Understanding, Preventing, and Dealing With Your Child's Dentist Fears

Understanding, Preventing, and Dealing With Your Child's Dentist Fears
Posted on 06/20/2019

Many children have some fear or trepidation when seeing a dentist. That fear can create a negative perception of dentistry that lasts for a lifetime. Here is what you need to know about a child's fear of the dentist and what you can do about it.

How Fear of the Dentist Develops in Children

Children develop a fear of dentists in much the same way as anyone develops a fear of anything. Often, the fear comes from nothing more than hearing dentistry is something to fear. If a child hears from others the dentist is scary, the fear becomes a preconceived notion they will carry with them.

Sometimes, the fear of the dentist may come about from a previous visit. Some of the tools of dentistry can look or sound scary to a child, and that fear will linger. In addition, fear can make the visit difficult for both the child and the dentist.

A dentist dealing with a scared child can have a difficult time with even the most innocuous procedures. That difficulty can turn into even more anxiety for the child as they go through the process. Misunderstandings of what will take place can also lead to children developing a fear of the dentist.

For example, if a dentist sits a child down and goes right into a procedure of any sort with no preamble, the child's anxiety levels can rise. The experience can stick with the child, making every visit from then on something they want to avoid.

How Prevention of Dental Fear Starts With You

A child's fear of the dentist isn't inevitable. Even in cases where your child already has a healthy fear of seeing a dentist, you can do many things to help them overcome that fear.

Start Dental Visits Early

An easy way to prevent fear before it develops is to bring your child to see a dentist as early as you can. Many parents may skip early visits, feeling they're unnecessary. However, most professional dental associations agree you should bring your child in to see a dentist around their first birthday or after their first tooth erupts.

Early visits help to identify any potential issues while also helping to acclimate your child to the environment of a dentist's office. Familiarity with something often helps to lessen the possibility of fear.

Speak With Your Child About Dentist Visits

If you have a child who can comprehend what's going on, then explain to them what happens during a dental visit. Talk about what dentists do and why the visit is important. Don't say anything about the possibility of pain or discomfort, and don't relate painful or negative experiences of your own.

Make Visits to the Dentist Normal

A trip to see the dentist for a checkup or procedure isn't a special occasion or something out of the ordinary. Normalize dental visits with your child. Make it routine by marking down future dates for checkups. You shouldn't have to bribe your child or make promises to goad your child into agreeing to a dental visit.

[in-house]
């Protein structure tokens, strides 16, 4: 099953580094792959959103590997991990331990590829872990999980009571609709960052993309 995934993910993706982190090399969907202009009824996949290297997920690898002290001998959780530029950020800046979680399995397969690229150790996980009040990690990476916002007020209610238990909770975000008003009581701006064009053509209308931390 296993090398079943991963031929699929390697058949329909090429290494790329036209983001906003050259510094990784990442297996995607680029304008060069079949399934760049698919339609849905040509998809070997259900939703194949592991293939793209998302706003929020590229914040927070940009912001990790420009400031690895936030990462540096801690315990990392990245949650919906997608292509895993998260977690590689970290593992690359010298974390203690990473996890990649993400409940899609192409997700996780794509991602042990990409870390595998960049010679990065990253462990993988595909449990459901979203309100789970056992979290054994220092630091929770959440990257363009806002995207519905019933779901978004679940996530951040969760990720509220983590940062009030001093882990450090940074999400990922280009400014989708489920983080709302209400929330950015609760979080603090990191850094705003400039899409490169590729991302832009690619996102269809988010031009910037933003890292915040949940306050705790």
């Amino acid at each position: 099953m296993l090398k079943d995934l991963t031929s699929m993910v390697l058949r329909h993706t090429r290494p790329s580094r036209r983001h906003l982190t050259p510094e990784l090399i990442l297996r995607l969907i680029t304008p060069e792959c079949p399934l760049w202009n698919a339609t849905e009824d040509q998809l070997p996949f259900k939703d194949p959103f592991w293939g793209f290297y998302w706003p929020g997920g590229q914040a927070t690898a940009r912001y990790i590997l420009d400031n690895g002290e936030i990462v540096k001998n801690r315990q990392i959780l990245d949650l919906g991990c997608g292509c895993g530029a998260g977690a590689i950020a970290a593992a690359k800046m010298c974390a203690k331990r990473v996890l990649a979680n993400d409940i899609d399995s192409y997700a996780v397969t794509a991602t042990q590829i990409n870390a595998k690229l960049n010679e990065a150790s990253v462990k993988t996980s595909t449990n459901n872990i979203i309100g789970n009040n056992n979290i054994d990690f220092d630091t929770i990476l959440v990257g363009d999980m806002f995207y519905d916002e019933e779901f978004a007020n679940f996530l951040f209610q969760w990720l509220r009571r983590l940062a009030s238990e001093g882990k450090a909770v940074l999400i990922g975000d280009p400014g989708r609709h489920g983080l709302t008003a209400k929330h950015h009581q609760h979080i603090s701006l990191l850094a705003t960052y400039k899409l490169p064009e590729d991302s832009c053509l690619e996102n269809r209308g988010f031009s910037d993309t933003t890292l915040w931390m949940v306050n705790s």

Nevertheless, another approach is to combine dentist visits with something fun or entertaining. For example, maybe visits to the dentist can coincide with a fun day out, enjoyable activity, or a day to pick out a small gift.

Don't confuse the fun activity with bribery. You don’t do the fun stuff because your child went to the dentist. Instead, the two things just happen to coincide with each other. In this way, your child can associate the trip to the dentist with good times.

Practice what you preach. By scheduling your own routine dental appointments, your child will see just how normal those appointments are. A shared experience is one that comes with less fear or anxiety.

How Choice of Dentist Matters Most in Preventing Fear

The dentist you choose for your child will play a strong role in how your child perceives dental visits. Not all dentists know how to deal with children, especially scared children. This has nothing to do with the skill or professionalism of the dentist. Rather, some dentists have specific training for dealing with children.

A pediatric dentist is always the best choice for seeing your child. Pediatric dentists know how to talk to children and assuage any fears the child may have. These dentists have techniques for putting children at ease while giving them the dental care they need.

Tears, tantrums, and an inability to sit still may stifle some dentists, but a pediatric dentist will know how to get through to a child. Pediatric dentists can also give you the right advice when keeping fear and anxiety at bay for your child.

Whether you have a toddler or a teen, Dentistry for Children & Adolescents has the staff and experience to help keep them free of worry during their visit. Contact us to set up an appointment for your child today.


Dentistry for Children & Adolescents

  • Edina Office - 7373 France Ave. S., Suite 402, Edina, MN 55435 Phone: 952-831-4400
  • Burnsville Office - 14050 Nicollet Ave., Suite 100, Burnsville, MN 55337 Phone: 952-435-4102
  • Eden Prairie Office - 6385 Old Shady Oak Road, Suite 150, Eden Prairie , MN 55344 Phone: 952-932-0920

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